Alisha May publishes review on erythroblastic island niche: modeling in health, stress, and disease
Tissue Repair student Alisha May reviews the use of vivo genetic models and in vitro co-culture systems in erythroid cell maturation studies.
Erythropoiesis is one of the most demanding processes in the body, with more than 2 million red blood cells produced every second. Multiple hereditary and acquired red blood cell disorders arise from this complex system, with existing treatments effective in managing some of these conditions but few offering a long-term cure.
Tissue Repair student Alisha May, who is doing her PhD in the lab of Prof Lesley Forretster, has publisehd a review of different in vivo genetic models and in vitro co-culture systems used in this field, and describes how these have been used to identify and characterize the cellular and molecular pathways associated with red blood cell production and maturation.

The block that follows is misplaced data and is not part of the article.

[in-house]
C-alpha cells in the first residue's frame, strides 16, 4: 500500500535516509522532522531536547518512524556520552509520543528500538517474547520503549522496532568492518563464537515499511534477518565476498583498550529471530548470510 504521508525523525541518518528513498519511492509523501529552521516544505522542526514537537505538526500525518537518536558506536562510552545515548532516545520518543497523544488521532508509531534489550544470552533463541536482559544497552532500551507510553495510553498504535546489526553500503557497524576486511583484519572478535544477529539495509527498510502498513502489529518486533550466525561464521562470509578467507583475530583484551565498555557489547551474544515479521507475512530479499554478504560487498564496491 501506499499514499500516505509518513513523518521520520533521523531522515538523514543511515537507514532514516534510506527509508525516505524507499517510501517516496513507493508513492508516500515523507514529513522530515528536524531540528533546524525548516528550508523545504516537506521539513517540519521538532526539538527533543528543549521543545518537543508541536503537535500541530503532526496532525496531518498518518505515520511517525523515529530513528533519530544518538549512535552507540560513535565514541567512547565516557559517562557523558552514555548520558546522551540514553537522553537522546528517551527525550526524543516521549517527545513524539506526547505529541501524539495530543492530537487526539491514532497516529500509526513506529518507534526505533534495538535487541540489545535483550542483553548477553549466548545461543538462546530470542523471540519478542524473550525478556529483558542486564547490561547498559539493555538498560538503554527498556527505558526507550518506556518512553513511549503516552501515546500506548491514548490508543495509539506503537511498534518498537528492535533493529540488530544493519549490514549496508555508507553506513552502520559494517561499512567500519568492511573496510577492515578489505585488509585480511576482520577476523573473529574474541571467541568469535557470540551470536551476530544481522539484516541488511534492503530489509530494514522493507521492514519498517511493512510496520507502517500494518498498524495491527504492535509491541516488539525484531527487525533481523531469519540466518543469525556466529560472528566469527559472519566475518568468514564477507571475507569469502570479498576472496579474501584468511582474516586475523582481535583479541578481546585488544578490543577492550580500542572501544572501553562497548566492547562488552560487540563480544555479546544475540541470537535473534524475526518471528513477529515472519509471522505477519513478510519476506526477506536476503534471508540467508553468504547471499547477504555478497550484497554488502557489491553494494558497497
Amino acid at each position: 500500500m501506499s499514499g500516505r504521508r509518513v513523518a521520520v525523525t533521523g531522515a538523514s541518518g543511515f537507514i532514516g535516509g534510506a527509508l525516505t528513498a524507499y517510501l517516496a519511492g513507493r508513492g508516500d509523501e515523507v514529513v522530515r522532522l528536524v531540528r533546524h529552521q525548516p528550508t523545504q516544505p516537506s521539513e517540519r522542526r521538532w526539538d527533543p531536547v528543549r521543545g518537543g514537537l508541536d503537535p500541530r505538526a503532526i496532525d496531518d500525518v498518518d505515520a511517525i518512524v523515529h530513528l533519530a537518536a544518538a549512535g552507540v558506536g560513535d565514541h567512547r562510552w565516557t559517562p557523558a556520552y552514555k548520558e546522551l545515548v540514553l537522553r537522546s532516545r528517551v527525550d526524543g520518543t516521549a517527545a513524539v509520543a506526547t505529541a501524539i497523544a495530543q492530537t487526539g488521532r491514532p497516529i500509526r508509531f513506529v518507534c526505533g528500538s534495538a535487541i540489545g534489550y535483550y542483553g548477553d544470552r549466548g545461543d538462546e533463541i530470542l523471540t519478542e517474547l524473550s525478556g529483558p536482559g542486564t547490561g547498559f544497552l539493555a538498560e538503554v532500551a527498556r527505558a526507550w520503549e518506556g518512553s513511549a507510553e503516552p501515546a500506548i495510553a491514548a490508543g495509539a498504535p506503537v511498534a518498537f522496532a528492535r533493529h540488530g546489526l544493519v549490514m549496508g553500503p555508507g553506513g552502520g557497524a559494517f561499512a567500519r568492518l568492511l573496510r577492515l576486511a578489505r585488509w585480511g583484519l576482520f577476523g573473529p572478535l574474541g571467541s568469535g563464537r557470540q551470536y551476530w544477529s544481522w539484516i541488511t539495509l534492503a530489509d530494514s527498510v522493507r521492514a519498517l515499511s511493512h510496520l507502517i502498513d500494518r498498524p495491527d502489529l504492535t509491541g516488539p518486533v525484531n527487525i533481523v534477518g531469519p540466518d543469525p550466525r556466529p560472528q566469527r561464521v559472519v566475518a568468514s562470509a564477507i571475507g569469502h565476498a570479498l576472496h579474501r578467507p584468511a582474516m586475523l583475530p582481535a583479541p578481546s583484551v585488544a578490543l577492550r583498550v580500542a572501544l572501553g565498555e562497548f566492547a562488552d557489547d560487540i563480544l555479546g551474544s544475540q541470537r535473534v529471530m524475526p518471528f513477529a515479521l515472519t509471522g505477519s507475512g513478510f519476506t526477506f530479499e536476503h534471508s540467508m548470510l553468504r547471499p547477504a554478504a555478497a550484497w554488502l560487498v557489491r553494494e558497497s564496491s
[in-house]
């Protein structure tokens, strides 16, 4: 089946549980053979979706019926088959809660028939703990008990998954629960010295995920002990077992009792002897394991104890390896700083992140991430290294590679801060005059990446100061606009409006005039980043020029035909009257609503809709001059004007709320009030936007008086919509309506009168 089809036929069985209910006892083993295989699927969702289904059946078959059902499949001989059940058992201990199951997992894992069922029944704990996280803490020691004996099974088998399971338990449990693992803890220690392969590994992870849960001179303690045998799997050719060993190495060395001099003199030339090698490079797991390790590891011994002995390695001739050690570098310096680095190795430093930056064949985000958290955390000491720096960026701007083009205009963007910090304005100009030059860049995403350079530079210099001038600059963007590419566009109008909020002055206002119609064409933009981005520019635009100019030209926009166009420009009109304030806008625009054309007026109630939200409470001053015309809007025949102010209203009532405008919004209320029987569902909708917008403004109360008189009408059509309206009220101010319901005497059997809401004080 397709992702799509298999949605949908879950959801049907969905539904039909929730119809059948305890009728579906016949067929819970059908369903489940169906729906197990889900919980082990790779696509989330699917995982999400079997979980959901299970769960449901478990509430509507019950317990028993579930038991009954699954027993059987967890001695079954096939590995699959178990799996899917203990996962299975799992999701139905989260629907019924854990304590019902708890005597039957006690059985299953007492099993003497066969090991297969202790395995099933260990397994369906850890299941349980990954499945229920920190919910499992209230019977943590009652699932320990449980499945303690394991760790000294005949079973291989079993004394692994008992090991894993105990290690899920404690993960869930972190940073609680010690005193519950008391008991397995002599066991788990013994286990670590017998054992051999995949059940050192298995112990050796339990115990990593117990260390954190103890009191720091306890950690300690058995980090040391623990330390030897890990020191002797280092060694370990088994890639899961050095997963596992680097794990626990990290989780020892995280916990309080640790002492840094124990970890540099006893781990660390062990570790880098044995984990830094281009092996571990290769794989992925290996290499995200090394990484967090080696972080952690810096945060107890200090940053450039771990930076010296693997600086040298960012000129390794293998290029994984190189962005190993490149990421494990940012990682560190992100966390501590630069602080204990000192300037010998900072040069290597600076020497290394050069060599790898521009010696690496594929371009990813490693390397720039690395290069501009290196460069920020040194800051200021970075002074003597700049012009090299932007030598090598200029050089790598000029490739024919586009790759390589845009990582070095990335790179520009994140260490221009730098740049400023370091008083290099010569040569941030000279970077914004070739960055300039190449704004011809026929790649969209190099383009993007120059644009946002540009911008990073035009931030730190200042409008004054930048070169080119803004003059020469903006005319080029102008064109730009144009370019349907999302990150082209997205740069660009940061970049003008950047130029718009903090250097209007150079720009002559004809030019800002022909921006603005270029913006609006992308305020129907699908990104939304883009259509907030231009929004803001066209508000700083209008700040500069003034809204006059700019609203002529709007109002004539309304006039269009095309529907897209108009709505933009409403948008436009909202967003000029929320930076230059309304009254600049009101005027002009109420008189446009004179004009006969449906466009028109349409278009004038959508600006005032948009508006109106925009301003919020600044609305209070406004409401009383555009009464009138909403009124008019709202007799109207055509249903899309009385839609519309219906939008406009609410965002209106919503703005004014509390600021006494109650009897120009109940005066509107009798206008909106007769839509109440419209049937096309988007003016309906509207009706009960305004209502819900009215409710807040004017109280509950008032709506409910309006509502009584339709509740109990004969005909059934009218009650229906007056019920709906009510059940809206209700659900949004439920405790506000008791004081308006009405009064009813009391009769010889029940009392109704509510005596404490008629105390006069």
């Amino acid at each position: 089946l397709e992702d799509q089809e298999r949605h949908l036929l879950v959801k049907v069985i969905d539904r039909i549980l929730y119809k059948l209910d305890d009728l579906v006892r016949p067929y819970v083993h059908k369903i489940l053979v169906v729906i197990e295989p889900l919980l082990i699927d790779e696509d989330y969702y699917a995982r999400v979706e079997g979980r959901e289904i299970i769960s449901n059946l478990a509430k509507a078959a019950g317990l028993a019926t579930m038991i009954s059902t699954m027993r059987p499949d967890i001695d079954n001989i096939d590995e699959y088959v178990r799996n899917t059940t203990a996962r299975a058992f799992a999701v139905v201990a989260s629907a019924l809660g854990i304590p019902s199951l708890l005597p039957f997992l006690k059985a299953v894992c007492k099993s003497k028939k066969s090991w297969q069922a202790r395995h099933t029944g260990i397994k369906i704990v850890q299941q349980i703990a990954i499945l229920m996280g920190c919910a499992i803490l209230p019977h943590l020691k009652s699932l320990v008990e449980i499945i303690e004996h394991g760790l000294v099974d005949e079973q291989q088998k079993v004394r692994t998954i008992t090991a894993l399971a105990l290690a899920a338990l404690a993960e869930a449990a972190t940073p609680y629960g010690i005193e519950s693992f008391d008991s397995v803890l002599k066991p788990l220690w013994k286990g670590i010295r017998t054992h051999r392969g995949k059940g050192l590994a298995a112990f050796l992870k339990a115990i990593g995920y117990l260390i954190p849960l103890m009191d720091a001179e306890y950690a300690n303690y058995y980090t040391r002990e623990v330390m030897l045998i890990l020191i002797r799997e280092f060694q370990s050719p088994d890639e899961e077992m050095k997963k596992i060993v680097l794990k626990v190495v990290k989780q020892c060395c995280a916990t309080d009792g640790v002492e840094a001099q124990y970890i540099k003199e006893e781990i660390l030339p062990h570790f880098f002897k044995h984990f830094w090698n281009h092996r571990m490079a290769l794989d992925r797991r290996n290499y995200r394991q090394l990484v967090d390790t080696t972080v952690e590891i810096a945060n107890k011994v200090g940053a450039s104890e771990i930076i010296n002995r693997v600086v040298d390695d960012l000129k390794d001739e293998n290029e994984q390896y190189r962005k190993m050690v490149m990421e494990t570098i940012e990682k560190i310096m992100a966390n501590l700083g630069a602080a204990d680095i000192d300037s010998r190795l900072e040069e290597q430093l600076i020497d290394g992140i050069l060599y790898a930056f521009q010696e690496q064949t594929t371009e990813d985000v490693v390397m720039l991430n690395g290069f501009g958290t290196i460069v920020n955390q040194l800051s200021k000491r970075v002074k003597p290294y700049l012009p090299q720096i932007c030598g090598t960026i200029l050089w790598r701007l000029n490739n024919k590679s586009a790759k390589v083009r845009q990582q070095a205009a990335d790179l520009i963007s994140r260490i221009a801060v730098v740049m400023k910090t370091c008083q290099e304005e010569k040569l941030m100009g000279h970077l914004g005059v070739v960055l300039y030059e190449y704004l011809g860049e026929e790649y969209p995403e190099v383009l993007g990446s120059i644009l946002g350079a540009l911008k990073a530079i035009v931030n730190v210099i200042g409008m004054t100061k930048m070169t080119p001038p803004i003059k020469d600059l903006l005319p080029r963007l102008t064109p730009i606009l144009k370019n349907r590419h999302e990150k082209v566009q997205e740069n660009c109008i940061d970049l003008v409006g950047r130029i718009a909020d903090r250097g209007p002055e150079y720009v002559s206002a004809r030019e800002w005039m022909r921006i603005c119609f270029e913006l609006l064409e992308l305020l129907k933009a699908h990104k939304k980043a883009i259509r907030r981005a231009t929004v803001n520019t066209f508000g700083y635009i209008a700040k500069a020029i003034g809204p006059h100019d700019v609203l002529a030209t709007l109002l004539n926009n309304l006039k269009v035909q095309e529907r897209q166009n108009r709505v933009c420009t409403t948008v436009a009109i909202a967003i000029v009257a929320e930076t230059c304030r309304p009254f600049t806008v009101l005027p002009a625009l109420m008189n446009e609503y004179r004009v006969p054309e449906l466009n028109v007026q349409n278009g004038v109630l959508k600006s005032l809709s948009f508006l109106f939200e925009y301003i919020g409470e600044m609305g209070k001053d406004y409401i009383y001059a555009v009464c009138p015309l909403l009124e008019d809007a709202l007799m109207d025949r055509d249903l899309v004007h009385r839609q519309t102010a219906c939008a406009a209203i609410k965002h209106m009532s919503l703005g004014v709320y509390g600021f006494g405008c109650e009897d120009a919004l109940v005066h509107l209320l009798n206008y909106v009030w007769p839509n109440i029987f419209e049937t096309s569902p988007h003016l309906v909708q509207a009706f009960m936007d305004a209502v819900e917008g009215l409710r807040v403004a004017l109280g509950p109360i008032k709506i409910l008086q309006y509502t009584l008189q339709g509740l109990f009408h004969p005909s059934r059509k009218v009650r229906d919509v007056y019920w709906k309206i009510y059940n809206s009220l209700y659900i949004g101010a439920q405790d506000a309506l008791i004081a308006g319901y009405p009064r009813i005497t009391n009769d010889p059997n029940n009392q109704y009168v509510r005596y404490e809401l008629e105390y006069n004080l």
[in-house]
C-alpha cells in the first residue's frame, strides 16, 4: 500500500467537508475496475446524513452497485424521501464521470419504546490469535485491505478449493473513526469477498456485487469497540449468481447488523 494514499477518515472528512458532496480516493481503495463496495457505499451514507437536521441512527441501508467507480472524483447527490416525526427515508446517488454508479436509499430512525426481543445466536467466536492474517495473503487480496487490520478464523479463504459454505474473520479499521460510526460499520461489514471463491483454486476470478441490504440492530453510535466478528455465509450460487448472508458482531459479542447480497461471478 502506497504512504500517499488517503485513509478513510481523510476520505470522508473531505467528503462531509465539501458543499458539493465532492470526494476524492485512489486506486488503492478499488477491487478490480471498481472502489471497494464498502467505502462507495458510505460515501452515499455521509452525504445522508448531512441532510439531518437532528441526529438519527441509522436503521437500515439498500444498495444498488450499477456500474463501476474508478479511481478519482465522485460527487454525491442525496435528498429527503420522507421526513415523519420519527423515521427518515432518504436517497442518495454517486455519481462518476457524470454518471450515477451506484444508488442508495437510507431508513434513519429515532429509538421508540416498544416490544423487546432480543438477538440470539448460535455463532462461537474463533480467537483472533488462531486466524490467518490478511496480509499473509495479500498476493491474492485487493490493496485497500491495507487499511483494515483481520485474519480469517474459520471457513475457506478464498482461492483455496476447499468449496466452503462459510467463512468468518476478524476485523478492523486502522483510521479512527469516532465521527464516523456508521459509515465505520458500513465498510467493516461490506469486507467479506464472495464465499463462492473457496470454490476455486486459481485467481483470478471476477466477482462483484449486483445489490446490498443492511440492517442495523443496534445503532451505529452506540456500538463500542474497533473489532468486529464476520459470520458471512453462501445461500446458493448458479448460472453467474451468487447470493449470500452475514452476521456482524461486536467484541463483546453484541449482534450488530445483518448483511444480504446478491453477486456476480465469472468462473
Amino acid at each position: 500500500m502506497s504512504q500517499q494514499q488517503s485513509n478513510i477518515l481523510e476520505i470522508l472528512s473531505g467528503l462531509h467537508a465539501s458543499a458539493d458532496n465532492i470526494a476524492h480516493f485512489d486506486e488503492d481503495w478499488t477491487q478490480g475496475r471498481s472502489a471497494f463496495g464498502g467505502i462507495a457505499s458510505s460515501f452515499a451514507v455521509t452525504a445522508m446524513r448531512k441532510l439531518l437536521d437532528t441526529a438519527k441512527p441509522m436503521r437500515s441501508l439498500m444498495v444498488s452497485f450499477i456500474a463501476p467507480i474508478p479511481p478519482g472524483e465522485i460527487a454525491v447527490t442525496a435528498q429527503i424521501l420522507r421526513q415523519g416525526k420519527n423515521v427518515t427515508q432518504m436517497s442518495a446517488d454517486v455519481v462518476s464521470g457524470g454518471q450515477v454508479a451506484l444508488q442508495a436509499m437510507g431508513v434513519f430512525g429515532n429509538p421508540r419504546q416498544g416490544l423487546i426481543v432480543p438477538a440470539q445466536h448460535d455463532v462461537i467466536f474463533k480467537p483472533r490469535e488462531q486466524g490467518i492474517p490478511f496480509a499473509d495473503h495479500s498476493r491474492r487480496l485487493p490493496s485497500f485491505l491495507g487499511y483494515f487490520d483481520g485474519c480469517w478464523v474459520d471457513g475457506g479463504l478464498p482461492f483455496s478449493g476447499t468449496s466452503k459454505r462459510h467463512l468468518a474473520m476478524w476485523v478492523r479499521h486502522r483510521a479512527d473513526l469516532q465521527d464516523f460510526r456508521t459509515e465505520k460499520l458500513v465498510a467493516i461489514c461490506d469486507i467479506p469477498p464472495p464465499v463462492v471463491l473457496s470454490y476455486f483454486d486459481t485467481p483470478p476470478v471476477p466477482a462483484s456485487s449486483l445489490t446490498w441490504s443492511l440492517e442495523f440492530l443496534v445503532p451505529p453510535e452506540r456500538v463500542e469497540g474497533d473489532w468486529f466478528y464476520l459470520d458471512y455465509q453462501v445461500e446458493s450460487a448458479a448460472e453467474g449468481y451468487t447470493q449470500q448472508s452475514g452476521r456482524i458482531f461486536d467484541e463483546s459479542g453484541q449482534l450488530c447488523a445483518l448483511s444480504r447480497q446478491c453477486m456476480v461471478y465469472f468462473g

The authors speculate that these systems could be applied to modeling red blood cell diseases and finding new druggable targets, which would prove especially useful for patients resistant to existing treatments. These models could also aid in research into the manufacture of red blood cells in vitro to replace donor blood transfusions, which is the most common treatment of blood disorders.
- Erythroid cells mature in association with macrophages within erythroblastic islands.
- Molecular interactions within the erythroblastic island niche are poorly understood.
- In vivo genetic models and in vitro co-culture systems have been used to gain insight.
- These different model systems are reviewed, and the key findings to date are highlighted.